People detained for the blue and yellow colours or for any anti-war slogans and posters are brutally tortured in prison. On February 27, more than 800 people got detained, many of whom suffered physical and mental abuse. Thus, three or four law enforcers ran up to a guy protesting near the General Staff of the Ministry of Security, threw him on the ground and started beating him with truncheons. He received 14 blows, five of which were to the head. After that, a law enforcer ran up and held the guy while he was waiting for his colleagues. As a result, several law enforcers dragged the guy by the legs and arms to the truck.

The detainee ended up in a six-person cell in the temporary detention facility where, besides him, about 20 other people were. They were even given soap and toilet paper. The young man was denied medical assistance, saying that his head hurts because he is “stupid. The trial took place on the third day, and the guy got sentenced to 10 days of arrest. He was kept in a four-person cell with 19 other people, and it was stuffy, but they didn’t allow any windows in.

After the referendum on February 27, administrative detainees got restricted in their places of detention. For example, the Zhodzina and Akrestsina temporary detention facilities in Minsk did not accept parcels from March 9 to 17. It was explained by coronavirus, and only medications were allowed.

Natalia Dulina, former associate professor of the Italian language department of Minsk State Linguistic University, was also detained for 15 days after the referendum. The woman got placed in a cell with 17 people. The window could not be opened, only a window in the door, and not always. The prisoners were offered garbage instead of a sink and a hole in the floor instead of a toilet. The women had no bedding, no mattresses or pillows and had to sleep on bunks made of iron bars. Prisoners were not allowed to shower or go for walks but were regularly lice-ridden homeless people. No pads were given out – the nurse said she would take off every inmate’s panties and check who needed hygiene supplies. There was no soap or toilet paper either. Natalia told about insults and threats from the security guards. Once her cellmate complained of a headache. And then, the guard took her out of the cell and hit her head against the wall.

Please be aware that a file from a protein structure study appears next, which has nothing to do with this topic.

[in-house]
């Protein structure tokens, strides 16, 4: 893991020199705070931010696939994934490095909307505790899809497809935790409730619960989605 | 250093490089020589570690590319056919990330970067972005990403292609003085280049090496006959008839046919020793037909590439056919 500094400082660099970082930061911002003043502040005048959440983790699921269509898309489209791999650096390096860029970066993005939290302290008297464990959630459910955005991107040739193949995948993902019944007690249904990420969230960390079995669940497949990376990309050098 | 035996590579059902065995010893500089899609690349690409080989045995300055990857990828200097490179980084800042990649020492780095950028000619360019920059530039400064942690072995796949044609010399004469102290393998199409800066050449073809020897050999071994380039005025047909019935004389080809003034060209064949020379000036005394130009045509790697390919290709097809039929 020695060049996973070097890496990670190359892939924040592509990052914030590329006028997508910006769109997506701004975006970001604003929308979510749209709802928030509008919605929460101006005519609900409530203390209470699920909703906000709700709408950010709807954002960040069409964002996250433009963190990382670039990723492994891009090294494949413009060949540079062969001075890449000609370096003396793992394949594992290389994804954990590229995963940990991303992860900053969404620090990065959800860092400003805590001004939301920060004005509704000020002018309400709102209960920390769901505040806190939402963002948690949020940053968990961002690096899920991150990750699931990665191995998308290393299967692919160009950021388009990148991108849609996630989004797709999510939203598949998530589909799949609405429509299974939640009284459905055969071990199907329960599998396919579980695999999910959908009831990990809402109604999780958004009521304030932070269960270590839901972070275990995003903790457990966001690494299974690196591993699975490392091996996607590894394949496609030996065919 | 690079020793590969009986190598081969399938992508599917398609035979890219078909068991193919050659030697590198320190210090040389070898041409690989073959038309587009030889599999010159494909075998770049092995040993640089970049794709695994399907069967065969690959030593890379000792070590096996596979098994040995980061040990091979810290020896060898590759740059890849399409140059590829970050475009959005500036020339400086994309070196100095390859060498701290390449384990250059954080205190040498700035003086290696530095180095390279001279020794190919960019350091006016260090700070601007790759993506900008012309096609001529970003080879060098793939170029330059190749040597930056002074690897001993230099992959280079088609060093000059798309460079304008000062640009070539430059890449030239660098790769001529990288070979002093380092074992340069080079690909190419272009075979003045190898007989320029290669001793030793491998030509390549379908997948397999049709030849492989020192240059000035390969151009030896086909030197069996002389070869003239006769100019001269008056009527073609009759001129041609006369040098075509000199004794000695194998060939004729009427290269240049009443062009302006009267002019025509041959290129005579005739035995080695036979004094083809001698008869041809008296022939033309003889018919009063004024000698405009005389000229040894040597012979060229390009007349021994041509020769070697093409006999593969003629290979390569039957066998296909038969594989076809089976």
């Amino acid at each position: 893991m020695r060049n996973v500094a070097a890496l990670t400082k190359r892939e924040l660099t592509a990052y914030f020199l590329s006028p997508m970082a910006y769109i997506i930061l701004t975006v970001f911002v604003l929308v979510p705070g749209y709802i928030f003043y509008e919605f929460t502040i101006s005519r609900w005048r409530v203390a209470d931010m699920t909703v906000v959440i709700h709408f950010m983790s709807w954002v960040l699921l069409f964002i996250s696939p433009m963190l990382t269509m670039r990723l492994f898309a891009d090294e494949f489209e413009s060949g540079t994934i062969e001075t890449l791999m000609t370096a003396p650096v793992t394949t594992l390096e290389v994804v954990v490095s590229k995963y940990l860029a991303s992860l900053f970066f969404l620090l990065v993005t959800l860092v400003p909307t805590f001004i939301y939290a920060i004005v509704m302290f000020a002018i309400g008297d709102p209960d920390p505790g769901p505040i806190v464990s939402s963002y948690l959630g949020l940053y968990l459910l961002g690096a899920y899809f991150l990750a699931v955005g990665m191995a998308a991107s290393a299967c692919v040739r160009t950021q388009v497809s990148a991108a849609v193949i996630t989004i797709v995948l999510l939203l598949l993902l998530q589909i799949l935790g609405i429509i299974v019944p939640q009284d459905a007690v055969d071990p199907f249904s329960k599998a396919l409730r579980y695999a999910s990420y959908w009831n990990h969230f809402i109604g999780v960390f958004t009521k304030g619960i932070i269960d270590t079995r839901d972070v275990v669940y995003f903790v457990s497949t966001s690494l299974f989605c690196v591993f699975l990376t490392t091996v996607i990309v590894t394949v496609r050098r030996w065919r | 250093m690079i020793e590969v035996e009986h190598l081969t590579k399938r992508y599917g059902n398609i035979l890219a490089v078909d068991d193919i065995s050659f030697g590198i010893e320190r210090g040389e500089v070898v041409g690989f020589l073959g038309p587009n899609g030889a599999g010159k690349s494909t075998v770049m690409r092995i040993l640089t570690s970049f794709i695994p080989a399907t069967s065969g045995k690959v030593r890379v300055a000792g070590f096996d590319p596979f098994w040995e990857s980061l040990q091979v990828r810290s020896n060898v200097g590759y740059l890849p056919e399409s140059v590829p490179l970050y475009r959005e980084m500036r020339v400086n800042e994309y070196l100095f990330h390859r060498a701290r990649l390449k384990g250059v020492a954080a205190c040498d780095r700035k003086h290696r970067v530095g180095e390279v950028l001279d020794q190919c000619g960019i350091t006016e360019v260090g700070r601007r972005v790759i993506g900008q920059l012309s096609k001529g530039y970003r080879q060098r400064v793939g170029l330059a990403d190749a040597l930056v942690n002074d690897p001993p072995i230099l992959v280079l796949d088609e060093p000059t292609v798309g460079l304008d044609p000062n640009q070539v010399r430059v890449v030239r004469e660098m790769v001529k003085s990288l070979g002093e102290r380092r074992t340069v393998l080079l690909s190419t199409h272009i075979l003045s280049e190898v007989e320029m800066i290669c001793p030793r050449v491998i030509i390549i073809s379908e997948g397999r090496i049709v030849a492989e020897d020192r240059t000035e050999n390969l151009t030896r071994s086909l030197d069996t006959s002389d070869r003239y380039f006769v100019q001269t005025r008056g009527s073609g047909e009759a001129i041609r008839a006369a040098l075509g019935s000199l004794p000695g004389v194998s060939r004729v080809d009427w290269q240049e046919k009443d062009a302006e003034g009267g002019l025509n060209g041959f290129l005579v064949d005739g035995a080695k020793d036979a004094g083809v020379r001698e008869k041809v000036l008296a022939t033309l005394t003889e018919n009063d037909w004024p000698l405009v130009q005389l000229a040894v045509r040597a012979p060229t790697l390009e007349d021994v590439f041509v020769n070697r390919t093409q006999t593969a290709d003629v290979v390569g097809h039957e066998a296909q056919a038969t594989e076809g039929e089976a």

The detained man, who was serving a day in the temporary detention facility in Zhodzina, was beaten by law enforcers. They made him write a penitential video, and those who refused were beaten: one guy’s legs were blue, and he was standing up because he couldn’t lie down or sit down. There were 24 people in the cell with him. One inmate drowned the soap in the toilet, and as a result, the entire cell was left without the means of hygiene. And when the prisoners asked for toilet paper, they were given a newspaper with Svetlana Tikhanovskaya’s election speech, with her portrait on it. But the most horrible day was March 4, Police Day: Drunken guards broke into the cells, beat people, took them to the shower room and beat them.

While the world’s attention is riveted on Ukraine, which is suffering from Russian aggression, the Belarusians continue to resist, sometimes with danger to their lives. After all, a yellow sweatshirt and blue jeans, a manicure in the colours of the Ukrainian flag can be considered picketing or, worse, extremism. Belarusians stubbornly say NO to war and Lukashenko’s dictatorship, and they do not deserve to be considered enemies by the whole world.